Tag Archive for 'Louis Riel'

On the Real — An Interview with Chester Brown

This interview with Chester Brown, who is currently garnering much attention for his extraordinary new book Paying for It, was conducted at the 2004 MoCCA Arts Fest in a small storage room where they kept the boxed-up Harvey Awards, a couple of hours before the ceremony was to start. Brown had recently released the collected edition of Louis Riel, which naturally became the main subject of our conversation.

As should be evident from my 2005 review, I consider this a remarkable book in a remarkable oeuvre. I never thought the interview rendered Brown nor the book justice, consisting mostly of dead ends and leads left unpursued, but I still think the artist makes a number of interesting points and observations and foregrounds the motivations that led him to write Paying for It. I am in any case grateful that Mr. Brown took the time.

The interview was published at Rackham in 2004. This is its first publication in English. I hope you enjoy it, despite its shortcomings. Continue reading ‘On the Real — An Interview with Chester Brown’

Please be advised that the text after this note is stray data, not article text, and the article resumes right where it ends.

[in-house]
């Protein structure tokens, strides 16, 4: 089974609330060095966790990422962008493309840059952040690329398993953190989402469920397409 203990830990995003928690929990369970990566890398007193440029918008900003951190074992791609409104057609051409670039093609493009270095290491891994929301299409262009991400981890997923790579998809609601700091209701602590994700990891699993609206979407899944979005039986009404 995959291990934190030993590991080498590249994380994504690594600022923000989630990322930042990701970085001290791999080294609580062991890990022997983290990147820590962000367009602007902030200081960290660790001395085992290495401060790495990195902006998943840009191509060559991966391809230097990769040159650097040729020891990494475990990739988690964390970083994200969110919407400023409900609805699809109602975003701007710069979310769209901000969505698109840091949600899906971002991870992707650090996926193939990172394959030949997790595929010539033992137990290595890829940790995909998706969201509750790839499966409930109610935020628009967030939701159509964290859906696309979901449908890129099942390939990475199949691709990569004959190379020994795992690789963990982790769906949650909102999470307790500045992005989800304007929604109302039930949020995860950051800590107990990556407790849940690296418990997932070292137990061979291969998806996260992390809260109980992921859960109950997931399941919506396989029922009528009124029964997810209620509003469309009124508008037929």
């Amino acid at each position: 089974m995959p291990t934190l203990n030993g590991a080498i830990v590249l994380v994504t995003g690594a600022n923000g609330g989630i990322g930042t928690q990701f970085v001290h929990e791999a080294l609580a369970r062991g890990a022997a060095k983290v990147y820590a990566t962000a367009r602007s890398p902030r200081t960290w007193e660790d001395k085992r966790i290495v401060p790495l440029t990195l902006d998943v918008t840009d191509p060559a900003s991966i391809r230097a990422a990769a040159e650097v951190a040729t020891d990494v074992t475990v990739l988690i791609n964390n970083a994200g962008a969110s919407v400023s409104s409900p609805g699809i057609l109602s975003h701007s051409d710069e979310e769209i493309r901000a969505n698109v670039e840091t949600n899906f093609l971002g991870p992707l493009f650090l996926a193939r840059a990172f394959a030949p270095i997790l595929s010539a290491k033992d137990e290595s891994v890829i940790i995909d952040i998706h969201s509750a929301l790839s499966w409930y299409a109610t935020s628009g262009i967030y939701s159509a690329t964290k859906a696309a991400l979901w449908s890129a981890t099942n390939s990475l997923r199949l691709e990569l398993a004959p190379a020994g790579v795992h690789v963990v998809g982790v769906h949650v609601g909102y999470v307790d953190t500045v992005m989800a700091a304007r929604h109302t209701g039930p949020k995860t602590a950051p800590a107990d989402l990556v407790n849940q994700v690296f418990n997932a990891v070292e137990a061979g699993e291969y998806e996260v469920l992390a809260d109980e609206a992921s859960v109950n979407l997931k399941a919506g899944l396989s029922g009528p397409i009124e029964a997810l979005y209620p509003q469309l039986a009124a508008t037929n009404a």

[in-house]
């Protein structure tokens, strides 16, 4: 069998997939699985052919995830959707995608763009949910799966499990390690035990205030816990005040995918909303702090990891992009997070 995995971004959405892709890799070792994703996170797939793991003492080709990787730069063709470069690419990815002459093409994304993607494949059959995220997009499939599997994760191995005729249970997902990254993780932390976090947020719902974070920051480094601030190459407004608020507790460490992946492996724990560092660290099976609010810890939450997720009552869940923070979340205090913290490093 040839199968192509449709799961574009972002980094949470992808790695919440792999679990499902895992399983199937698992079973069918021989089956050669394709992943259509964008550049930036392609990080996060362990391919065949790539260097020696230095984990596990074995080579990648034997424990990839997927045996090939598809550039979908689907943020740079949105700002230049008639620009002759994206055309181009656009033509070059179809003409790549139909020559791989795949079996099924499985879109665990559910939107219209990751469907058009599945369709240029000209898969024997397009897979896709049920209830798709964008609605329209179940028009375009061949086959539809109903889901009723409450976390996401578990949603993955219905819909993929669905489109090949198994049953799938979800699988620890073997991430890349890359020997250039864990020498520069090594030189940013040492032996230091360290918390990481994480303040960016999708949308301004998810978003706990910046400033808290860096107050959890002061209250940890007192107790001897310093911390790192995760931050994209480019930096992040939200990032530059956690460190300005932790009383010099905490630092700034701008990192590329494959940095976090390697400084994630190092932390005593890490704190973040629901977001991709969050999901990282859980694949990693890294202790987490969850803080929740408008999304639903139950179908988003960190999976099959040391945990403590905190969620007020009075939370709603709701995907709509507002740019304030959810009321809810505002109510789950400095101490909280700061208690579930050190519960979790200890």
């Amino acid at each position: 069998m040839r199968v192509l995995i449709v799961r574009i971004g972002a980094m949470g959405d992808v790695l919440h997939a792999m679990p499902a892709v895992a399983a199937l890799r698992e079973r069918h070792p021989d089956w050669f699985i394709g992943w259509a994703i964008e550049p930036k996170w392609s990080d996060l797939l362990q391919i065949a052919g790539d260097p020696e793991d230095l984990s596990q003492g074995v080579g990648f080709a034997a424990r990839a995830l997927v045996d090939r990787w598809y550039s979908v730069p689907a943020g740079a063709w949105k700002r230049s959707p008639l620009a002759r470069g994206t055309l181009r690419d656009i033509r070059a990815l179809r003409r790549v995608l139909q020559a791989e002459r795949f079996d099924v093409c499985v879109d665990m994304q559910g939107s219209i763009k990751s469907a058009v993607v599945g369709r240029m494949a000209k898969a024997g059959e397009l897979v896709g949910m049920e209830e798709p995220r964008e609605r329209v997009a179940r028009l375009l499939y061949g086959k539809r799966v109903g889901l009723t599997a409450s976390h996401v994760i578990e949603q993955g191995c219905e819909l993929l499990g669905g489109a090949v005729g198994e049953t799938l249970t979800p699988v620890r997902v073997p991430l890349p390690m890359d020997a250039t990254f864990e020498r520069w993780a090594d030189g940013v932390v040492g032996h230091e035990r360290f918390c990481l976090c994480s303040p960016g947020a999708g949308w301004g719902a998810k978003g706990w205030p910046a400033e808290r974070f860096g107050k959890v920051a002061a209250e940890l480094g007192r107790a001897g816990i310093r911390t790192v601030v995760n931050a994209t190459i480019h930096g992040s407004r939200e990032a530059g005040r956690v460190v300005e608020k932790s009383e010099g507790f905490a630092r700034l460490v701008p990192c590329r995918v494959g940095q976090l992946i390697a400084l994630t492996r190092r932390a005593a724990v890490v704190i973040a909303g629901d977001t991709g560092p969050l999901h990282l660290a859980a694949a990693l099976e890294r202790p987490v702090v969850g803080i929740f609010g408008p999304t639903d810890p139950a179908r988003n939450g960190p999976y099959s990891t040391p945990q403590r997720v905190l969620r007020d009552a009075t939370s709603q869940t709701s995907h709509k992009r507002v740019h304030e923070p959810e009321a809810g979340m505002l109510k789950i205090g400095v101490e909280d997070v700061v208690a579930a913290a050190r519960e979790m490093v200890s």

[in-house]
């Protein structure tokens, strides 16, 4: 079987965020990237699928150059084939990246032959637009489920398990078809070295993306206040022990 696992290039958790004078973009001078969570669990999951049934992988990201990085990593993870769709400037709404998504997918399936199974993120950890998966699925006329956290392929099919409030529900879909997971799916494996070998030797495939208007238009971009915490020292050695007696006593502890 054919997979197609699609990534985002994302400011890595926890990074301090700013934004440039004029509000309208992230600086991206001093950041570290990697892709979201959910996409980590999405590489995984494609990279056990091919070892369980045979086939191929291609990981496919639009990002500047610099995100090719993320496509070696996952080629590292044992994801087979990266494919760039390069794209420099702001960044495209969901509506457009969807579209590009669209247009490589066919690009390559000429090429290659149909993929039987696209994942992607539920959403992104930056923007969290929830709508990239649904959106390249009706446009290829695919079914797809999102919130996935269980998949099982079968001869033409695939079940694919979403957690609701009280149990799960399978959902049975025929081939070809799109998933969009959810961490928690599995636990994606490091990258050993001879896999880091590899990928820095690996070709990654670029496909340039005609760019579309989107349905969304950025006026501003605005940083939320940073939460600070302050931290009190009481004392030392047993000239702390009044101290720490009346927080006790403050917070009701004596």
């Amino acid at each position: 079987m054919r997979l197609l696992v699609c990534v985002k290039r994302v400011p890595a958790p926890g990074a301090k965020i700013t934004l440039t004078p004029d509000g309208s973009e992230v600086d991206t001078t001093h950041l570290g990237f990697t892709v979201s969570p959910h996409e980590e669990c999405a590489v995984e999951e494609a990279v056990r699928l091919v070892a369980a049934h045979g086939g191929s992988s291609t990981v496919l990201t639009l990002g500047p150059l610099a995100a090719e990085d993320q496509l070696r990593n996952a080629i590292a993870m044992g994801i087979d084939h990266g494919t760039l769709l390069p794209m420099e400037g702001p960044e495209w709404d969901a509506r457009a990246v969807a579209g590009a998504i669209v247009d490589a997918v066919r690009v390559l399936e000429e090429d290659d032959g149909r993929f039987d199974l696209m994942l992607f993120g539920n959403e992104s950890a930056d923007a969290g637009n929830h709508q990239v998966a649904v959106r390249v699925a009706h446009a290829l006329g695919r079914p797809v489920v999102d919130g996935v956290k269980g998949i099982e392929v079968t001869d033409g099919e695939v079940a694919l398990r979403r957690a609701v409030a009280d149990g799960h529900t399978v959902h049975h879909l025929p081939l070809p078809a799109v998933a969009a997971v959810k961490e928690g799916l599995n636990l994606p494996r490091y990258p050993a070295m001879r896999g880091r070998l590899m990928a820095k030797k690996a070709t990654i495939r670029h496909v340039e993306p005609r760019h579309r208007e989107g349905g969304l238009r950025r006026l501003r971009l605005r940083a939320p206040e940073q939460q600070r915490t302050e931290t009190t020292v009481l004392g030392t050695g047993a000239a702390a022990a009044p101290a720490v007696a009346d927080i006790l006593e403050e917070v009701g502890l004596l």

Comics of the Decade: Chester Brown’s Louis Riel

This is part of a Metabunker series celebrating a great decade in comics with Rackham by reprinting select reviews of the decades’ best comics from the Rackham archive, along with a number of new pieces.

There is an extraordinary moment near the beginning of Chester Brown’s historical reconstruction, Louis Riel: the newly, ad hoc-elected eponymous popular leader sends his troops into the nearby-situated Fort Garry to secure the provisions and weapons stored there, before they fall into the hands of their pro-Canadian adversaries. A scout is sent ahead and finds the fort deserted, after which he signals his brethren to advance through the open gate. Continue reading ‘Comics of the Decade: Chester Brown’s Louis Riel’